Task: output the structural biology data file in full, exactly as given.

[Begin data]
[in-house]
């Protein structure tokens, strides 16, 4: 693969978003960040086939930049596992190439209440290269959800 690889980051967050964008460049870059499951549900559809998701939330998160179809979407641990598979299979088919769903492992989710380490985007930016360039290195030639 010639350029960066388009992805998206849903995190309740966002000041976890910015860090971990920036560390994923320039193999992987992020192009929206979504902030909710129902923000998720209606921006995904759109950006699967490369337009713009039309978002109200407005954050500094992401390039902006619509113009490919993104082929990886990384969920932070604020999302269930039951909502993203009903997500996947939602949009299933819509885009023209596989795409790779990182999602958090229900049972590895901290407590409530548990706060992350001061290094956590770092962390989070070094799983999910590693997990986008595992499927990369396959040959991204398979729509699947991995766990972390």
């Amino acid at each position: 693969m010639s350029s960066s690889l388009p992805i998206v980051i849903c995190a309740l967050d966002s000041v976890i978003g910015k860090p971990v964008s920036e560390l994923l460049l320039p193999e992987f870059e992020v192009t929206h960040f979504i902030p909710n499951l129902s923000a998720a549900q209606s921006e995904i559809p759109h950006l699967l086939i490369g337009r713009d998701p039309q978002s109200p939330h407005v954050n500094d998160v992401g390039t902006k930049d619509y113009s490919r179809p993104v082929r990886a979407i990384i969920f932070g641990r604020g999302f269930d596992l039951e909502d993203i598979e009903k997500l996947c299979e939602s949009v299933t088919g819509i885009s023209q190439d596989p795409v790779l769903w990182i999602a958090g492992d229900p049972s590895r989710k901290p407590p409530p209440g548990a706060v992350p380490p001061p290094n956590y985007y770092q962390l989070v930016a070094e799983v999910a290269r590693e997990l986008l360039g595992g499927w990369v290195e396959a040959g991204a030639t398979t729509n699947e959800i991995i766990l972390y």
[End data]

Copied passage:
[in-house]
């Protein structure tokens, strides 16, 4: 693969978003960040086939930049596992190439209440290269959800 690889980051967050964008460049870059499951549900559809998701939330998160179809979407641990598979299979088919769903492992989710380490985007930016360039290195030639 010639350029960066388009992805998206849903995190309740966002000041976890910015860090971990920036560390994923320039193999992987992020192009929206979504902030909710129902923000998720209606921006995904759109950006699967490369337009713009039309978002109200407005954050500094992401390039902006619509113009490919993104082929990886990384969920932070604020999302269930039951909502993203009903997500996947939602949009299933819509885009023209596989795409790779990182999602958090229900049972590895901290407590409530548990706060992350001061290094956590770092962390989070070094799983999910590693997990986008595992499927990369396959040959991204398979729509699947991995766990972390």
């Amino acid at each position: 693969m010639s350029s960066s690889l388009p992805i998206v980051i849903c995190a309740l967050d966002s000041v976890i978003g910015k860090p971990v964008s920036e560390l994923l460049l320039p193999e992987f870059e992020v192009t929206h960040f979504i902030p909710n499951l129902s923000a998720a549900q209606s921006e995904i559809p759109h950006l699967l086939i490369g337009r713009d998701p039309q978002s109200p939330h407005v954050n500094d998160v992401g390039t902006k930049d619509y113009s490919r179809p993104v082929r990886a979407i990384i969920f932070g641990r604020g999302f269930d596992l039951e909502d993203i598979e009903k997500l996947c299979e939602s949009v299933t088919g819509i885009s023209q190439d596989p795409v790779l769903w990182i999602a958090g492992d229900p049972s590895r989710k901290p407590p409530p209440g548990a706060v992350p380490p001061p290094n956590y985007y770092q962390l989070v930016a070094e799983v999910a290269r590693e997990l986008l360039g595992g499927w990369v290195e396959a040959g991204a030639t398979t729509n699947e959800i991995i766990l972390y």